A handsome kid. His family were beautiful. Too beautiful. He’d heard about the uncanny valley. A sensation people get when they looked at computer-generated faces that approximate realistic human features, though imperfectly, causing a deep sense of revulsion because the slight imperfection signals there is something amiss. That’s exactly what Nick’s type inspired. The feeling that something was very wrong. But it was a split-second thing, like a flash frame, and then you were subdued by the charm and the smile of the vampires.
“Time to go.”
For a moment Rodrigo doubted Nick was going to come, but then the boy whirled away from the girl and walked to his side, removing his sunglasses, his eyes very mean and deep. Christ, it was the eyes that did it for him. Rodrigo wasn’t scared of vampires. He’d been working for them for years and they—barring a couple of species—looked pretty similar to humans, at least most of the time and for the most part. And the feeling, the nagging feeling of danger that came with them, he’d grown used to that. But the eyes, it was the eyes that bothered him with boys like Nick, the eyes he could never get used to. They were very large, their pupils dilating until it seemed like the vampire had just returned from a visit to the optometrist. It was a small detail, to be sure, something most people might not catch, but boy did those eyes with those dilated pupils give Rodrigo a bad feeling.
He swallowed his dismay, as he always did, pushed it down and away. “What do you think you are doing?” Rodrigo asked.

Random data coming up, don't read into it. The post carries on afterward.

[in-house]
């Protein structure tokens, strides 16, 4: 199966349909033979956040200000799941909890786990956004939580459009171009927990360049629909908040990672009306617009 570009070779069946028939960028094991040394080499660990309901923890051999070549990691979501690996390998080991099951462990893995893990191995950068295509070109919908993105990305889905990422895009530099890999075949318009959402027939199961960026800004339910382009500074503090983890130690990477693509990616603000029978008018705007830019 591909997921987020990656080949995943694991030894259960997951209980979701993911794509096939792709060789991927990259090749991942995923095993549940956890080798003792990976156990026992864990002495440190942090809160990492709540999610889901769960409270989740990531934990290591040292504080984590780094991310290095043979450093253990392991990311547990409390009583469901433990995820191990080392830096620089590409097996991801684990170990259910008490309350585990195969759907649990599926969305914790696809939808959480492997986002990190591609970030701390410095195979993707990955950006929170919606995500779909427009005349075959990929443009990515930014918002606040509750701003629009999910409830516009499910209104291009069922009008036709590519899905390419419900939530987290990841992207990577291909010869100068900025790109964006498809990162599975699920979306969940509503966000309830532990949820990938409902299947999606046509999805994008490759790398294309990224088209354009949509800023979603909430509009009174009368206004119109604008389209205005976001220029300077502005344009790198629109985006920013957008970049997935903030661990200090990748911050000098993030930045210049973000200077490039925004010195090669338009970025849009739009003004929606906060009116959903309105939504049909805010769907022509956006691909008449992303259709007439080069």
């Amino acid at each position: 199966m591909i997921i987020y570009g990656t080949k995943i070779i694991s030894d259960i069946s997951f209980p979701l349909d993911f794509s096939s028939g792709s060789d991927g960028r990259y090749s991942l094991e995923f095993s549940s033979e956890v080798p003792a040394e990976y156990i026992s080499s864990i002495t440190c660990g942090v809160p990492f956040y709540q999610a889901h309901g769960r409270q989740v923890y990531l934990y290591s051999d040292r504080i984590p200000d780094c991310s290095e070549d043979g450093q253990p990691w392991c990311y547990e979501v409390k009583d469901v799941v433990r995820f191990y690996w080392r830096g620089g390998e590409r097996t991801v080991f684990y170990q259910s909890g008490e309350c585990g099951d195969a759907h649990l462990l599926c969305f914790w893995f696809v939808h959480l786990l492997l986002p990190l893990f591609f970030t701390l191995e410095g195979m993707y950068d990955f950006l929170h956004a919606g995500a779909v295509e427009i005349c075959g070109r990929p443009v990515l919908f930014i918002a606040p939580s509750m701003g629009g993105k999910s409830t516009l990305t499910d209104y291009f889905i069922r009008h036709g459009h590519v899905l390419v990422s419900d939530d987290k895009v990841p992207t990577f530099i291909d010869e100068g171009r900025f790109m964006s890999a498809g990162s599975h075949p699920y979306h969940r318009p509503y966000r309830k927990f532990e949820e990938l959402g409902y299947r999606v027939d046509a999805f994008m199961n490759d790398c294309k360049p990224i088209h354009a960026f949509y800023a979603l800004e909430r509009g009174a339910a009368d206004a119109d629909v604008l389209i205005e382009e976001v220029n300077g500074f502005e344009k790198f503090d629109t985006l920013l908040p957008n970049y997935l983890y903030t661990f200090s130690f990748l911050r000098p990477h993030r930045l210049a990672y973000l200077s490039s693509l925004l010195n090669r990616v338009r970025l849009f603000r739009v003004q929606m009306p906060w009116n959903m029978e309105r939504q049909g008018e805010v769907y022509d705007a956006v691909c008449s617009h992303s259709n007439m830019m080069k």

“Nothing,” Nick said.
“You can’t hunt here.”
Not with sanitation crews sweeping the city. Bribes could buy almost anything back north, but this was not the North. This was good old Mexico City, which had fallen to the Spaniards but would not yield to vampires. Rodrigo had no time to bury a corpse for this spoiled kid. And if Nick didn’t mean to drink and kill, if he meant to drink and gain control of a human—that nasty trick the Necros loved to play—well, that wasn’t going to happen either. It was too fucking risky.
“Who said anything about hunting?”
“Don’t bullshit me, pretty boy,” Rodrigo said.
The neon banana sign blinked from yellow to green and then back to yellow. Nick flashed him a smile that was all teeth.
“What if I was hunting? These people are nobody.”
“Nobody can still call the cops. If you’re hungry we’ll head back to the apartment and open one of those blood packs,” Rodrigo reminded the kid.
“Drinking that blood is like drinking piss.”
“Nothing I can do about it.”
“We should be hunting that bitch down,” Nick said as he fiddled with his sunglasses, thought it over, and put them on again.
“I might do that if you hadn’t left the apartment without an escort. It’s Mexico City.”
“I don’t need an escort. Give me a cigarette,” Nick said, snapping his fingers.
Damn twat, Rodrigo thought, but he took out his cigarettes. Gauloises. He never smoked anything else. Lighter, American-style cigarettes were for pansies. You either smoked dark or went home. Rodrigo smoked dark, and he smoked a lot.
He took out two cigarettes and struck a match, lighting both and handing one to Nick. Nick took a puff, gave the line of young people one last look, and shrugged.
“Fine, let’s head back to the apartment,” Nick said.
They had to walk several blocks, back in the direction of Parque Espa?a. They stopped at a liquor store because Nick wanted booze. Nick’s kind—Necros, though jokers called them “Necros nacos,” the trashy vampires—drank like it was going out of fashion. Something to do with endophenotypes, but Rodrigo was no biologist.
True to his heritage, Nick put half a dozen bottles of vodka into a green shopping basket. He also wanted absinthe. Not just any absinthe. Czech absinthe, using the original formula, with authentic wormwood. They did not have any and Nick looked like he was going to pitch a fit. Rodrigo convinced him to take two bottles of whiskey and said he’d find him absinthe later.
When they walked into the apartment they found La Bola eating fried chicken and playing video games. He sucked his fingers and waved at them.
“Where are Colima and Nacho?” Rodrigo asked as soon as he closed the door.